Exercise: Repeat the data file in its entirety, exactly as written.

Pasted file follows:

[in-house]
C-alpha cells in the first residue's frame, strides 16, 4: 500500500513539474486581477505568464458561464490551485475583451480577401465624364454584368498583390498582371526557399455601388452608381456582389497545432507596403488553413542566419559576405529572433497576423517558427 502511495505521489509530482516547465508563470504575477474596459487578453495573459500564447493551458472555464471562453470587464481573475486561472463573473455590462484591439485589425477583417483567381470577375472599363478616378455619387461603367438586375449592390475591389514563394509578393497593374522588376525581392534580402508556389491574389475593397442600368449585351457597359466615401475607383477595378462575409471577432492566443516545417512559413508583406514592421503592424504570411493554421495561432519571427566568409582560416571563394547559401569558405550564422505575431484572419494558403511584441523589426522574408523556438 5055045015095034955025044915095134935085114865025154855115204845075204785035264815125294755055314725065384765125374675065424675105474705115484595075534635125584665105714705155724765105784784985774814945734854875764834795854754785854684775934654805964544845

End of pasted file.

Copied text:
[in-house]
C-alpha cells in the first residue's frame, strides 16, 4: 500500500513539474486581477505568464458561464490551485475583451480577401465624364454584368498583390498582371526557399455601388452608381456582389497545432507596403488553413542566419559576405529572433497576423517558427 502511495505521489509530482516547465508563470504575477474596459487578453495573459500564447493551458472555464471562453470587464481573475486561472463573473455590462484591439485589425477583417483567381470577375472599363478616378455619387461603367438586375449592390475591389514563394509578393497593374522588376525581392534580402508556389491574389475593397442600368449585351457597359466615401475607383477595378462575409471577432492566443516545417512559413508583406514592421503592424504570411493554421495561432519571427566568409582560416571563394547559401569558405550564422505575431484572419494558403511584441523589426522574408523556438 5055045015095034955025044915095134935085114865025154855115204845075204785035264815125294755055314725065384765125374675065424675105474705115484595075534635125584665105714705155724765105784784985774814945734854875764834795854754785854684775934654805964544845